A few years ago the owner of a Haller Lake property in the North Seattle included an investment property in their bankruptcy. When the bankruptcy was finalized the owner left town believing the lender would take back the property. The lender chose to not complete the foreclosure, and title/ownership to the property remained in the owner’s name. At the time of the bankruptcy when the original tenant moved from the property he in essence invited another person to 'do what they will' with the property. That new occupant invited others, and they invited their friends and acquaintances. Together they have not paid the owner rent for the property for around a year and a half. Also during this time they have systematically laid waste to the property.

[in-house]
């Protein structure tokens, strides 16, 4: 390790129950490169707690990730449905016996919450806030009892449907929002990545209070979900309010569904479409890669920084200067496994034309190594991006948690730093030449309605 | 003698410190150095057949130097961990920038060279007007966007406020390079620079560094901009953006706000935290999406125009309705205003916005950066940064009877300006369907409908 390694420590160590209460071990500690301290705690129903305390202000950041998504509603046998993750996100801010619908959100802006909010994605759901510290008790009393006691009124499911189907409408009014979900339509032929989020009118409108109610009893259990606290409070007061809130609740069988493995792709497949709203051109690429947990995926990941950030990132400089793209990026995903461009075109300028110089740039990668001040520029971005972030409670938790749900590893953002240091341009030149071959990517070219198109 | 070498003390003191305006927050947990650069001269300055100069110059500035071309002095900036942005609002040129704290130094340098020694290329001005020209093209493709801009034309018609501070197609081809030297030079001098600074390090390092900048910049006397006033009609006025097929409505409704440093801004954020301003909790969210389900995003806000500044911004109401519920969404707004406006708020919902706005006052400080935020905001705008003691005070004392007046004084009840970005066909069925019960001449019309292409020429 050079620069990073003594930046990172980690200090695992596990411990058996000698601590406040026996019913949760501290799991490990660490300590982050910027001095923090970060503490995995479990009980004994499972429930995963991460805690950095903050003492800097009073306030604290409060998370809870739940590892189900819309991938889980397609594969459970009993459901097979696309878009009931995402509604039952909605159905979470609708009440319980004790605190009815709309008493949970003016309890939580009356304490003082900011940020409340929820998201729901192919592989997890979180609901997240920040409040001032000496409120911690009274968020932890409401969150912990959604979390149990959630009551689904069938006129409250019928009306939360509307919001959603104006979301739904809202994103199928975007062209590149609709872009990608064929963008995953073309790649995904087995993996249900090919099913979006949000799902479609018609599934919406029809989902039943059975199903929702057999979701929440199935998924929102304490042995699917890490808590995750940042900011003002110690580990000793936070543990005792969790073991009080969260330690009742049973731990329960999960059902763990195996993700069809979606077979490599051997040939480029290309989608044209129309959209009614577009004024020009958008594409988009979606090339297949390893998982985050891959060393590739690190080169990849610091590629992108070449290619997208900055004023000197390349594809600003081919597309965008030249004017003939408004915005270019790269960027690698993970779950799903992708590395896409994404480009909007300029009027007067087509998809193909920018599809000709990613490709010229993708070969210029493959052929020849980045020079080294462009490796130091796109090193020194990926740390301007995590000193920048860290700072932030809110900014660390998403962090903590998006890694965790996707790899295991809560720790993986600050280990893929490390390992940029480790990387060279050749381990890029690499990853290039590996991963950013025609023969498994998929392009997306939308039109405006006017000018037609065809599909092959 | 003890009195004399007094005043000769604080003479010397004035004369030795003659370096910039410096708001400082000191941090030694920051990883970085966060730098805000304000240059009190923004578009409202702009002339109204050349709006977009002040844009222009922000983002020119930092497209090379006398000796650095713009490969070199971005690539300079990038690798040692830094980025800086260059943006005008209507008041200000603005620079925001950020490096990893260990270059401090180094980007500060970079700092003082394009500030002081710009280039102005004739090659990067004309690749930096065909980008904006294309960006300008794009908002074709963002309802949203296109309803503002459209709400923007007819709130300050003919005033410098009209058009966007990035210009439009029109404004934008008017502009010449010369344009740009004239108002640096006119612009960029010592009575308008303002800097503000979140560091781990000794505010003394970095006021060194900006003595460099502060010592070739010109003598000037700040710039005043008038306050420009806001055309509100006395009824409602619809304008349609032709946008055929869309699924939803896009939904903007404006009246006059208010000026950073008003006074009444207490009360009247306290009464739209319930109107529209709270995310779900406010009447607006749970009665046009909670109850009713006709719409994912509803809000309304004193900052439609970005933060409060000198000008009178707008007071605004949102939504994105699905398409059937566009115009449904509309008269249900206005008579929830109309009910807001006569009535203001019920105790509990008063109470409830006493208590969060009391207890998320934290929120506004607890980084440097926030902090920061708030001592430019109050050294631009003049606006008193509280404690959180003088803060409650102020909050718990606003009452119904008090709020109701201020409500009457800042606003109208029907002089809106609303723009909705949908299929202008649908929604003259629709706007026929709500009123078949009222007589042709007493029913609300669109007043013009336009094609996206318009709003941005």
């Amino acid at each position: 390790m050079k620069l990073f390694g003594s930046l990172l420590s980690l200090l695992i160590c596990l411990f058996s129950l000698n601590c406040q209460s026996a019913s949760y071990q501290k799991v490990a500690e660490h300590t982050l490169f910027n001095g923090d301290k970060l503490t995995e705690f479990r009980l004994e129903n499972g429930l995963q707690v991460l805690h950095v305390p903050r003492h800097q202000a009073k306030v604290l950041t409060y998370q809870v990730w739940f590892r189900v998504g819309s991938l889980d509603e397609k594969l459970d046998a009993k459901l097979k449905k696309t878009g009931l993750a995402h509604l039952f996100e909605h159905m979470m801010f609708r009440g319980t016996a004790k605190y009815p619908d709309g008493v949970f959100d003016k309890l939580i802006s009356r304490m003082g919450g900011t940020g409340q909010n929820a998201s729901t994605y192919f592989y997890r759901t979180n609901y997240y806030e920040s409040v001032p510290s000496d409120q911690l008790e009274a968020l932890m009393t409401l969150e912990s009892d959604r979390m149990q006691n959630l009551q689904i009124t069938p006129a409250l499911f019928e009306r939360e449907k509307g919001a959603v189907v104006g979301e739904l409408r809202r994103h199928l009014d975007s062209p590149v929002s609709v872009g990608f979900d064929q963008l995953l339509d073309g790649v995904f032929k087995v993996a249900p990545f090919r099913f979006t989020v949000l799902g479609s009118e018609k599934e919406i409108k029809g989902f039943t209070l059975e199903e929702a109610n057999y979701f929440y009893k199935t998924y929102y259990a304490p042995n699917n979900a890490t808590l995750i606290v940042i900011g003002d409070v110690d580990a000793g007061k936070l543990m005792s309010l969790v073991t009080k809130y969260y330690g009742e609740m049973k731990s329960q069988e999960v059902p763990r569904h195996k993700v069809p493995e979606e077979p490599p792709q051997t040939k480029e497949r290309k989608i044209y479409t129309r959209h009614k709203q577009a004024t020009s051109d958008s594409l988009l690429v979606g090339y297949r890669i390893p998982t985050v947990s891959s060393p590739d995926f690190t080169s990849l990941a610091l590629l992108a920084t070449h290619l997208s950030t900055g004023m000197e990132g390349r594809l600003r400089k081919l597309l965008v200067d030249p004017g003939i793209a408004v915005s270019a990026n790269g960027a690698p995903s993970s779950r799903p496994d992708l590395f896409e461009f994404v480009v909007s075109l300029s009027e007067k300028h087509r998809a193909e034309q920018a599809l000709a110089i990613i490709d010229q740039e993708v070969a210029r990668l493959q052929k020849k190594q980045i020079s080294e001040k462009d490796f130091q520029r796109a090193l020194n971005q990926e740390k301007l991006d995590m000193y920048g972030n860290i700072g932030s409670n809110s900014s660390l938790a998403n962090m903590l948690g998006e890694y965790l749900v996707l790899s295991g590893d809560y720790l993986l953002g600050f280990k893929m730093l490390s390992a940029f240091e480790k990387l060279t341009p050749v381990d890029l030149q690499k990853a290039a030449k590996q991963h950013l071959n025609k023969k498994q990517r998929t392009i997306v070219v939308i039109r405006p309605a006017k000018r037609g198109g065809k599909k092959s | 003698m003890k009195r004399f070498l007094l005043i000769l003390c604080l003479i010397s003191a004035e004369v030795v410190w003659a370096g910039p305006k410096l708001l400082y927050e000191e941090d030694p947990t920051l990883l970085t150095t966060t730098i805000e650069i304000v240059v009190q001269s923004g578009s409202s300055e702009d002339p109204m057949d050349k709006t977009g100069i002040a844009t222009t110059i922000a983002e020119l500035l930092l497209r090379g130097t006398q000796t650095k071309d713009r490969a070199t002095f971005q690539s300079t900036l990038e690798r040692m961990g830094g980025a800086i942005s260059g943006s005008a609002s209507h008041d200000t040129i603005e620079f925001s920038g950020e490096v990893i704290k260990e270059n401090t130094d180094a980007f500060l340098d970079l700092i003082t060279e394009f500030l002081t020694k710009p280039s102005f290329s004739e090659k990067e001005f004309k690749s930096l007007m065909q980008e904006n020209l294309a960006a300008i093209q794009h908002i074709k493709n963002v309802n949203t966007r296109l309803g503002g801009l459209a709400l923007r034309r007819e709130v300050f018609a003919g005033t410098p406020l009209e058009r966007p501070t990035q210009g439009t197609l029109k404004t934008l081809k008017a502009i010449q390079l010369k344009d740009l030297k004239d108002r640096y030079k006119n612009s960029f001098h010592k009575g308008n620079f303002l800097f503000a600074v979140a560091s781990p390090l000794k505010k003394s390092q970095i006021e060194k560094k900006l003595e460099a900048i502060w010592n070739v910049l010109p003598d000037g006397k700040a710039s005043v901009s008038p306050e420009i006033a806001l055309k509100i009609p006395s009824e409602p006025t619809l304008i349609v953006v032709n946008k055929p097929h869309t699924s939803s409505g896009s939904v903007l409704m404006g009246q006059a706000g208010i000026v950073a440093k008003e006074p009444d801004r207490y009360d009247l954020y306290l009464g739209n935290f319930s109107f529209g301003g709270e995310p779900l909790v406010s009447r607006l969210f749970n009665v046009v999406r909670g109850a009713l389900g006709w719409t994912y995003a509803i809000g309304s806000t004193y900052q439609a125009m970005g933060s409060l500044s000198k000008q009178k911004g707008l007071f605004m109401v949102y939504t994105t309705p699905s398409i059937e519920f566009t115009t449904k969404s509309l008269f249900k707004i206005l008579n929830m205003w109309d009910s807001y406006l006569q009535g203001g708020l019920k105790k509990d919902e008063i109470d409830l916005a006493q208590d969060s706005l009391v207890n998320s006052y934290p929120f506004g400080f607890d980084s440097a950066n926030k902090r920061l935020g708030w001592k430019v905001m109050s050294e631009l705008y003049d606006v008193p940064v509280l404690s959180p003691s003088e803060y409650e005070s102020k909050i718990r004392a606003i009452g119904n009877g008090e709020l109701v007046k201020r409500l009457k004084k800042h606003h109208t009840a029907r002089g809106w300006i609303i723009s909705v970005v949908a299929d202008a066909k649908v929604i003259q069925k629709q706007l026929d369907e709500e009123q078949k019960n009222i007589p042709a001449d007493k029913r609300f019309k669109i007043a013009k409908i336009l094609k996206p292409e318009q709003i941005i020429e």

Today the yard is filled with huge piles of trash and garbage. Occupants have been seen adding to this trash pile on an ongoing basis. At times black smoke, smelling of burning plastic, can be seen coming from the chimney of the house, and downwind the house smells of rotten garbage and urine. There is an ever-growing population of rats living on the property. Neighbors see the rats at all hours. During a recent police raid, a large rat was observed dragging a pizza box out the front door. From the first of this year to mid-July 2014 there have been 86 police incident reports regarding this property as verified by public Seattle Police Department records. These include arrests, drug activity, fighting, and all manner of complaints. There have been many additional incidents since mid-July to date. During one recent police raid, it was determined the occupants had bridged the electrical meter box with aluminum bars, thereby stealing power. This caused insulation on wires to melt in the house nearly causing a fire. As a result Seattle City Light was called by police to disconnect power lines at the pole. There is an increasing past due water bill on the house believed to be well over $3,000. Though there is no hope of collecting this bill from the occupants, Seattle City Utilities has previously kept the water turned on letting the bill accumulate. The water may be off at this time but it is difficult to verify. There is also a secondary illegal trailer residence that has been moved onto the property. Officers have said at any point in time there could be upwards of 8-11 occupants on the property; and the house has become a criminal nexus for transients from Snohomish County looking for a place to crash. Considering the rats, mold, garbage, and drug activity, the house has essentially become a toxic dump.